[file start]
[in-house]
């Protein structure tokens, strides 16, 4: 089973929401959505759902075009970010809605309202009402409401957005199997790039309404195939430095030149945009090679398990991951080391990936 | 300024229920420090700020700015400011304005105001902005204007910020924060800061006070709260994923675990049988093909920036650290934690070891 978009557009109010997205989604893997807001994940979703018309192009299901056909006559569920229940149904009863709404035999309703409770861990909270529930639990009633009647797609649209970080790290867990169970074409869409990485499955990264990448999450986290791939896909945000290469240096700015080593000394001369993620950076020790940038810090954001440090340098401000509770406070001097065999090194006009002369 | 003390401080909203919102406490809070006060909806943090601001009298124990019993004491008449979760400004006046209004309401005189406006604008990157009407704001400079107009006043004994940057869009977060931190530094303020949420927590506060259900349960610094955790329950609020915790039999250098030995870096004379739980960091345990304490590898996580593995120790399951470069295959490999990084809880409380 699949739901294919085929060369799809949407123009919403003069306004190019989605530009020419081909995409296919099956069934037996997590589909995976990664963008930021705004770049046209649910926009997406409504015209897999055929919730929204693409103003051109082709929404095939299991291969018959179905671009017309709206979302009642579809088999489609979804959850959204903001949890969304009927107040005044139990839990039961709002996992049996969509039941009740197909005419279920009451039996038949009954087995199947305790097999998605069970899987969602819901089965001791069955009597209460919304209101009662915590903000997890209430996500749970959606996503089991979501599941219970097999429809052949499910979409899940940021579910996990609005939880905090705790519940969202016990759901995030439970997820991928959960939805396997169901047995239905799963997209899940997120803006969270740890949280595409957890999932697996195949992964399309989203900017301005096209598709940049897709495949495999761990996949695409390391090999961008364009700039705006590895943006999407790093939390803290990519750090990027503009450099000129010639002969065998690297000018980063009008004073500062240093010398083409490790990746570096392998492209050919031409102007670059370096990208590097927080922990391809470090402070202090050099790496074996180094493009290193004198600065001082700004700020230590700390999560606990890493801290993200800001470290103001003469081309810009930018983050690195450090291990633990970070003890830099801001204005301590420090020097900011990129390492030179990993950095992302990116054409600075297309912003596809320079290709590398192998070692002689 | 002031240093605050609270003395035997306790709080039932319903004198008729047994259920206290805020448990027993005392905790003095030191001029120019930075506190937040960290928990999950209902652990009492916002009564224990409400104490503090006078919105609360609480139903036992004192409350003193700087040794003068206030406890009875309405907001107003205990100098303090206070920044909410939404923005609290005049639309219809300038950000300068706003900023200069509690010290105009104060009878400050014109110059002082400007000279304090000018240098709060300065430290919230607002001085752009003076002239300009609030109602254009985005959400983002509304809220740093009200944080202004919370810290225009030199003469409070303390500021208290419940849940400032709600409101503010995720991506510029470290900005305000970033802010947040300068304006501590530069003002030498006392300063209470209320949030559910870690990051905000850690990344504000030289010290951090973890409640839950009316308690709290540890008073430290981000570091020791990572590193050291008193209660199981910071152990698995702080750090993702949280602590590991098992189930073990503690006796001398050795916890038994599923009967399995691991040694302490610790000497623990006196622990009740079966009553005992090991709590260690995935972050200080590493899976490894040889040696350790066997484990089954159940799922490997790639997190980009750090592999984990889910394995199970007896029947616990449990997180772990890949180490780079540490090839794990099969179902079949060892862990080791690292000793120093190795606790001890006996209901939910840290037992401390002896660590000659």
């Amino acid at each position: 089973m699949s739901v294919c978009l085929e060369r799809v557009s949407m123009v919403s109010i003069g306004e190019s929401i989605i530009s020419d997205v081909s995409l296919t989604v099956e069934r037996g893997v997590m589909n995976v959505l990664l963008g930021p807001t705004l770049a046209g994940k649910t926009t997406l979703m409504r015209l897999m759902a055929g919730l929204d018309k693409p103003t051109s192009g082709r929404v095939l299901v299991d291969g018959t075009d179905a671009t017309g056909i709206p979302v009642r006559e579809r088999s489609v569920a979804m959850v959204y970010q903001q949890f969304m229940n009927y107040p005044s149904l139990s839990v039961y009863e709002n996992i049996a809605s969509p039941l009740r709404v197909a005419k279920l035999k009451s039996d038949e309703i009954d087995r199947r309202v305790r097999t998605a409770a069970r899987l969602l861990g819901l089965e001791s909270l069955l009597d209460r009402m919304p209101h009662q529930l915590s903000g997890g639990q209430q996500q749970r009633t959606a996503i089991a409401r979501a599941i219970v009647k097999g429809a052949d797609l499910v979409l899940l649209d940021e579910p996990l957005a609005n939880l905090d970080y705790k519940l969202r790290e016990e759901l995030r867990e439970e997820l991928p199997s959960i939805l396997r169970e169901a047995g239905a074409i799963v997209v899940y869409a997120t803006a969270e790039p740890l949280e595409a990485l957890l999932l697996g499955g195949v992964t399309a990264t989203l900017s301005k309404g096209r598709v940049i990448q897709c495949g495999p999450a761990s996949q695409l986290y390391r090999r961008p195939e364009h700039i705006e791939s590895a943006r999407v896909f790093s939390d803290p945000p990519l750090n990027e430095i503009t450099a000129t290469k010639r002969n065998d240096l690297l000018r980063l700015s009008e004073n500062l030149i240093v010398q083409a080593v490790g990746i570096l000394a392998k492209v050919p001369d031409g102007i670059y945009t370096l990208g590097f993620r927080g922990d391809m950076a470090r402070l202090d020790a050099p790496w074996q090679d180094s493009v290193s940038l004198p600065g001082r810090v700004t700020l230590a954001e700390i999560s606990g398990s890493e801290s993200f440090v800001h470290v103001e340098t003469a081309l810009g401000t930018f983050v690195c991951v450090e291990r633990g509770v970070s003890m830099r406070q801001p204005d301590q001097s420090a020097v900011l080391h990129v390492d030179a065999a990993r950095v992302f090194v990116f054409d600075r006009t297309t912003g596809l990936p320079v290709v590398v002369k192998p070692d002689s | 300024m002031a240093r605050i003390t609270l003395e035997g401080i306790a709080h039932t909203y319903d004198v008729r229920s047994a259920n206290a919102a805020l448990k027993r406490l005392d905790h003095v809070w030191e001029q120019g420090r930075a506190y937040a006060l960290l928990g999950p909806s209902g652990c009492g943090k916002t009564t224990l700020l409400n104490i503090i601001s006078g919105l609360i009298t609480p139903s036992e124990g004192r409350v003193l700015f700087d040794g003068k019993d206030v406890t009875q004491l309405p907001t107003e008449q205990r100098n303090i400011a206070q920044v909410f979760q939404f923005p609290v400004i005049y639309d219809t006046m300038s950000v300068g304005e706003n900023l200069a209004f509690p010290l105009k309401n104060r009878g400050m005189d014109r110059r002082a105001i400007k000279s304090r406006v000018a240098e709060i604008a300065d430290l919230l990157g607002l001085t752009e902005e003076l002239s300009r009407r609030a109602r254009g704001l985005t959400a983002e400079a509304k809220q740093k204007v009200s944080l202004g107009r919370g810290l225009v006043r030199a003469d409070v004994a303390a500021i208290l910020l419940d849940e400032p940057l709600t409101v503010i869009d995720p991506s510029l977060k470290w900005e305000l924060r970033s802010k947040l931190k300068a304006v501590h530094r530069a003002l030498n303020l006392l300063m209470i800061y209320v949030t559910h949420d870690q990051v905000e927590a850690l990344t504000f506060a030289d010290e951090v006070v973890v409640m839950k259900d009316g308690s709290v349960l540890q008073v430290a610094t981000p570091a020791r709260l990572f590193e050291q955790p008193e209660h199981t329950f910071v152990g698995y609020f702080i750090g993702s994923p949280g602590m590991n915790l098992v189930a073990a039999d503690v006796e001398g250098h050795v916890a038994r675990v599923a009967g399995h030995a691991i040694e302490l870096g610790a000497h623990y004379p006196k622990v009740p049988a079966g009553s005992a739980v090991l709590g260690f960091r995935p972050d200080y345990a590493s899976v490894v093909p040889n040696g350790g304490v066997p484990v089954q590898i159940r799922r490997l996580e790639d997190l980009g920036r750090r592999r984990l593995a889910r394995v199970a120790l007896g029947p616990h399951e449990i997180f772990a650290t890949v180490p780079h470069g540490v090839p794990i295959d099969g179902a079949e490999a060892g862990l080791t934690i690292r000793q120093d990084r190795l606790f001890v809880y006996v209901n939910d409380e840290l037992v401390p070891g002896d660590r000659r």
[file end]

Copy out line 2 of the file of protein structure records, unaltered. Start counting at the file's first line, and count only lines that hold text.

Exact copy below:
């Protein structure tokens, strides 16, 4: 089973929401959505759902075009970010809605309202009402409401957005199997790039309404195939430095030149945009090679398990991951080391990936 | 300024229920420090700020700015400011304005105001902005204007910020924060800061006070709260994923675990049988093909920036650290934690070891 978009557009109010997205989604893997807001994940979703018309192009299901056909006559569920229940149904009863709404035999309703409770861990909270529930639990009633009647797609649209970080790290867990169970074409869409990485499955990264990448999450986290791939896909945000290469240096700015080593000394001369993620950076020790940038810090954001440090340098401000509770406070001097065999090194006009002369 | 003390401080909203919102406490809070006060909806943090601001009298124990019993004491008449979760400004006046209004309401005189406006604008990157009407704001400079107009006043004994940057869009977060931190530094303020949420927590506060259900349960610094955790329950609020915790039999250098030995870096004379739980960091345990304490590898996580593995120790399951470069295959490999990084809880409380 699949739901294919085929060369799809949407123009919403003069306004190019989605530009020419081909995409296919099956069934037996997590589909995976990664963008930021705004770049046209649910926009997406409504015209897999055929919730929204693409103003051109082709929404095939299991291969018959179905671009017309709206979302009642579809088999489609979804959850959204903001949890969304009927107040005044139990839990039961709002996992049996969509039941009740197909005419279920009451039996038949009954087995199947305790097999998605069970899987969602819901089965001791069955009597209460919304209101009662915590903000997890209430996500749970959606996503089991979501599941219970097999429809052949499910979409899940940021579910996990609005939880905090705790519940969202016990759901995030439970997820991928959960939805396997169901047995239905799963997209899940997120803006969270740890949280595409957890999932697996195949992964399309989203900017301005096209598709940049897709495949495999761990996949695409390391090999961008364009700039705006590895943006999407790093939390803290990519750090990027503009450099000129010639002969065998690297000018980063009008004073500062240093010398083409490790990746570096392998492209050919031409102007670059370096990208590097927080922990391809470090402070202090050099790496074996180094493009290193004198600065001082700004700020230590700390999560606990890493801290993200800001470290103001003469081309810009930018983050690195450090291990633990970070003890830099801001204005301590420090020097900011990129390492030179990993950095992302990116054409600075297309912003596809320079290709590398192998070692002689 | 002031240093605050609270003395035997306790709080039932319903004198008729047994259920206290805020448990027993005392905790003095030191001029120019930075506190937040960290928990999950209902652990009492916002009564224990409400104490503090006078919105609360609480139903036992004192409350003193700087040794003068206030406890009875309405907001107003205990100098303090206070920044909410939404923005609290005049639309219809300038950000300068706003900023200069509690010290105009104060009878400050014109110059002082400007000279304090000018240098709060300065430290919230607002001085752009003076002239300009609030109602254009985005959400983002509304809220740093009200944080202004919370810290225009030199003469409070303390500021208290419940849940400032709600409101503010995720991506510029470290900005305000970033802010947040300068304006501590530069003002030498006392300063209470209320949030559910870690990051905000850690990344504000030289010290951090973890409640839950009316308690709290540890008073430290981000570091020791990572590193050291008193209660199981910071152990698995702080750090993702949280602590590991098992189930073990503690006796001398050795916890038994599923009967399995691991040694302490610790000497623990006196622990009740079966009553005992090991709590260690995935972050200080590493899976490894040889040696350790066997484990089954159940799922490997790639997190980009750090592999984990889910394995199970007896029947616990449990997180772990890949180490780079540490090839794990099969179902079949060892862990080791690292000793120093190795606790001890006996209901939910840290037992401390002896660590000659």